Although risky decision-making has been posited to contribute to the maladaptive behavior of individuals with psychopathic tendencies, the performance of psychopathic groups on a common task of risky decision-making, the Iowa Gambling Task (IGT; Bechara, Damasio, Damasio, & Anderson, 1994), has been equivocal. Different aspects of psychopathy (personality traits, antisocial deviance) and/or moderating variables may help to explain these inconsistent findings. In a sample of college students (N = 129, age 18–27), we examined the relationship between primary and secondary psychopathic (...) features and IGT performance. A measure of impulsivity was included to investigate its potential as a moderator. In a joint model including main effects and interactions between primary psychopathy, secondary psychopathy and impulsivity, only secondary psychopathy was significantly related to risky IGT performance, and this effect was not moderated by the other variables. This finding supports the growing literature suggesting that secondary psychopathy is a better predictor of decision-making problems than the primary psychopathic personality traits of lack of empathy and remorselessness. (shrink)
Celebrating the remarkable career of jurist Harold J. Berman, the essays in this volume demonstrate that Berman's contributions to Russian studies, international trade law, legal history, philosophy of law, and law and religion have firmly established him as part of the tradition of our greatest American jurists.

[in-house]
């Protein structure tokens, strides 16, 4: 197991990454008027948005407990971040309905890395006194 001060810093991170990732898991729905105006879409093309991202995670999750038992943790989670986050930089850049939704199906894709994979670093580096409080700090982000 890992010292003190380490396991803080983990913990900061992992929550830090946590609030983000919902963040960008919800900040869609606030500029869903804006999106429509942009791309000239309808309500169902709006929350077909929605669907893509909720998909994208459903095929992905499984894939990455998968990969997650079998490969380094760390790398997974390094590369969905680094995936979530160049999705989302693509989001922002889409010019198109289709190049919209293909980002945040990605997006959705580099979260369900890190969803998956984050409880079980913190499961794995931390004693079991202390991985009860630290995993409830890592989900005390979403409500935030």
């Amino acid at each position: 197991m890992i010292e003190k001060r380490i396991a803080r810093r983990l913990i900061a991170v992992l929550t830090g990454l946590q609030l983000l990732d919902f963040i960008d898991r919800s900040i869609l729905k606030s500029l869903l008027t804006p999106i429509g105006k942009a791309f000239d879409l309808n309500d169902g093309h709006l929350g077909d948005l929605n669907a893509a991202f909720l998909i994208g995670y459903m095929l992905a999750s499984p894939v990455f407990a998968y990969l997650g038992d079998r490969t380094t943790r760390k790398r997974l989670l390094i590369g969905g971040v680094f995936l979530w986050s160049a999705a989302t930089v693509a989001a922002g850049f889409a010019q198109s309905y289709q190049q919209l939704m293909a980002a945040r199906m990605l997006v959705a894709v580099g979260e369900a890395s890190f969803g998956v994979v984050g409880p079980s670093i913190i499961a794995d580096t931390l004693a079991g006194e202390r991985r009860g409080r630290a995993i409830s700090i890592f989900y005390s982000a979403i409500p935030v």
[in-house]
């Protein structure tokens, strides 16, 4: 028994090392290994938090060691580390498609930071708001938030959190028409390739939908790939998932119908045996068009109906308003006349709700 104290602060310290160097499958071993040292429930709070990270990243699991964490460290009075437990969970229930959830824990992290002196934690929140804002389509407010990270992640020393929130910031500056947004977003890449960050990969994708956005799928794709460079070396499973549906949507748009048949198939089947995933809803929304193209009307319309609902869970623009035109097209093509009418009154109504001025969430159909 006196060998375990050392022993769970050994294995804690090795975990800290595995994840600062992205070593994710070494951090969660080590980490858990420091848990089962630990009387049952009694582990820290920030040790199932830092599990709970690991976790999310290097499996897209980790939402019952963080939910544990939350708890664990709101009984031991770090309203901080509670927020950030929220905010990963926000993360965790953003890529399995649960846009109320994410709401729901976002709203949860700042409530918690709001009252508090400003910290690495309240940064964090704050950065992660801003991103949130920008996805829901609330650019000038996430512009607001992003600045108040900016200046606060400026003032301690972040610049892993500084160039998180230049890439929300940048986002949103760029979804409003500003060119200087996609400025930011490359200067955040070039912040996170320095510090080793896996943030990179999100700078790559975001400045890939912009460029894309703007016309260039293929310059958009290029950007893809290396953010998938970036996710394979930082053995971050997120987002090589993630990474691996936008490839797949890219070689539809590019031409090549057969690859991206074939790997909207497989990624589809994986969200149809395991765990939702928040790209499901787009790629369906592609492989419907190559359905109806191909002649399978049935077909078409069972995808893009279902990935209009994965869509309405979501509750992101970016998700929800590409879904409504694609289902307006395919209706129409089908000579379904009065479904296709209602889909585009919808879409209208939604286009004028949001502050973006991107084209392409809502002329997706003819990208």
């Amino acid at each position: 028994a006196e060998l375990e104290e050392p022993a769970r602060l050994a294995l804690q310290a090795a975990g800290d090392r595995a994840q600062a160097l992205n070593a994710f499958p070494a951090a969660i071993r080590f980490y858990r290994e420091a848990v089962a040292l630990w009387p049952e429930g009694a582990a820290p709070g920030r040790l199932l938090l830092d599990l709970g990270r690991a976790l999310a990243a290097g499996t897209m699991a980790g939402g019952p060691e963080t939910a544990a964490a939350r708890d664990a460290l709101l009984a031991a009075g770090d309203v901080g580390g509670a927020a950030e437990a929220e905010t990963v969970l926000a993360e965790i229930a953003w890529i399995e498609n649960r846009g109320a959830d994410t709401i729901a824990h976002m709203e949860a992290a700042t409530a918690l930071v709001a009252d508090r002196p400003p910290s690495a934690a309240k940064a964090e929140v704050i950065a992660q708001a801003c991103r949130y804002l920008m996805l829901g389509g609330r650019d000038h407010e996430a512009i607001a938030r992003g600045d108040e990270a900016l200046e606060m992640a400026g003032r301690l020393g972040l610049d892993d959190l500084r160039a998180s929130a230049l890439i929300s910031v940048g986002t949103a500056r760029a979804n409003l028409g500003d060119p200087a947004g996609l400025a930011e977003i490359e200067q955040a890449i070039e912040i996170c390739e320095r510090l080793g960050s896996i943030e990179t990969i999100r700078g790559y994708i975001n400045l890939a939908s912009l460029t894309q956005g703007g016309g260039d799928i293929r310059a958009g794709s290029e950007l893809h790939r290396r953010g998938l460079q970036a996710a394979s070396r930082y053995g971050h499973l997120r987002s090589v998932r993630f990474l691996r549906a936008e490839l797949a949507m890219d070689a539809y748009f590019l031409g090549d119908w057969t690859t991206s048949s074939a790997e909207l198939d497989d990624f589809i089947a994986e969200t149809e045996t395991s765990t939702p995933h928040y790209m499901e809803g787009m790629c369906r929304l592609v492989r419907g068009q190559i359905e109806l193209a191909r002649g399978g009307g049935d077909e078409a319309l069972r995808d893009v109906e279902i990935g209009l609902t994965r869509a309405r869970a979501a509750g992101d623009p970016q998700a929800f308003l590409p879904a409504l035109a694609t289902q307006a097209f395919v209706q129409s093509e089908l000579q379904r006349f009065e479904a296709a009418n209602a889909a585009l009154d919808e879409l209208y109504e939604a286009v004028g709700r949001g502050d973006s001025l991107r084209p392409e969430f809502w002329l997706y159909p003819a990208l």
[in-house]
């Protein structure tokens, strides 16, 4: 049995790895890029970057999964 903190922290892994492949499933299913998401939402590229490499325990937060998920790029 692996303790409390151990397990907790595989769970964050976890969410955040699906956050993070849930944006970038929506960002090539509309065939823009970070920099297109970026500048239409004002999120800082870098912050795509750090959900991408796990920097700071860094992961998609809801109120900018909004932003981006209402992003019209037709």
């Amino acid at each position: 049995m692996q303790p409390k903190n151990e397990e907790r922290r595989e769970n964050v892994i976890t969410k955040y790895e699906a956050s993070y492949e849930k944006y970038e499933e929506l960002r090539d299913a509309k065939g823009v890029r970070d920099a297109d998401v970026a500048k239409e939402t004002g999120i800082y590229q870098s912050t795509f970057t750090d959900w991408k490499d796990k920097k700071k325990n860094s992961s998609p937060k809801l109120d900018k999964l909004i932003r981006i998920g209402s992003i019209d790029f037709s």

Plato’s demiurge makes a series of questionable decisions in creating the world. Most notoriously, he endeavors to replicate, to the extent possible, some of the features that his model possesses just insofar as it is a Form. This has provoked the colorful complaint that the demiurge is as raving mad as a general contractor who constructs a house of vellum to better realize the architect’s vellum plans (Keyt 1971). The present paper considers the sanity of the demiurge’s reasoning in light (...) of Timaeus 32c5-33b1, where he invokes considerations of wholeness, completeness, uniqueness, and eternality in deciding to build the body of the world from all of each of the simple bodies. Since the passage makes no appeal to the demiurge’s intelligible model, one can mine it for indications of the value that the demiurge takes those features to have independent of mimetic goals. I argue that, for Plato, those features are intrinsically good-making and, thus, that it is not only appropriate for them to characterize Forms qua Forms but also that it is appropriate for the demiurge to aim at replicating them, to the extent possible, in his creation. In particular, I argue that the demiurge’s success in instilling a circumscribed version of each feature in his creation helps to qualify it as a genuine being despite the fact that it comes to be. (shrink)
This review discusses Harold Berman’s, Law and Language, published by Cambridge University Press in 2013. It locates this short book in relation to Berman’s extensive body of publications in international and comparative law, and asks what contribution the book’s recent, posthumous publication can make to current debates over approaches to forensic linguistics. Particular attention is given to Berman’s conceptualisation of law as a ‘living language’, as well as to his coining of the term ‘communification’ to describe the value of legal-lay (...) dialogue in building a public sense of community and in sustaining the legitimacy of legal systems. (shrink)
Why did the Lord Justices make strong representation against Berkeley? According to Joseph Stock, Berkeley's first biographer "Lord Galway [a Lord Justice in 1716] having heard of those sermons, published in 1712 as Passive Obedience represented Berkeley as a Jacobite, and hence unworthy of the living of St. Paul's. From the beginning, Passive Obedience was rumored to be politically heterodox...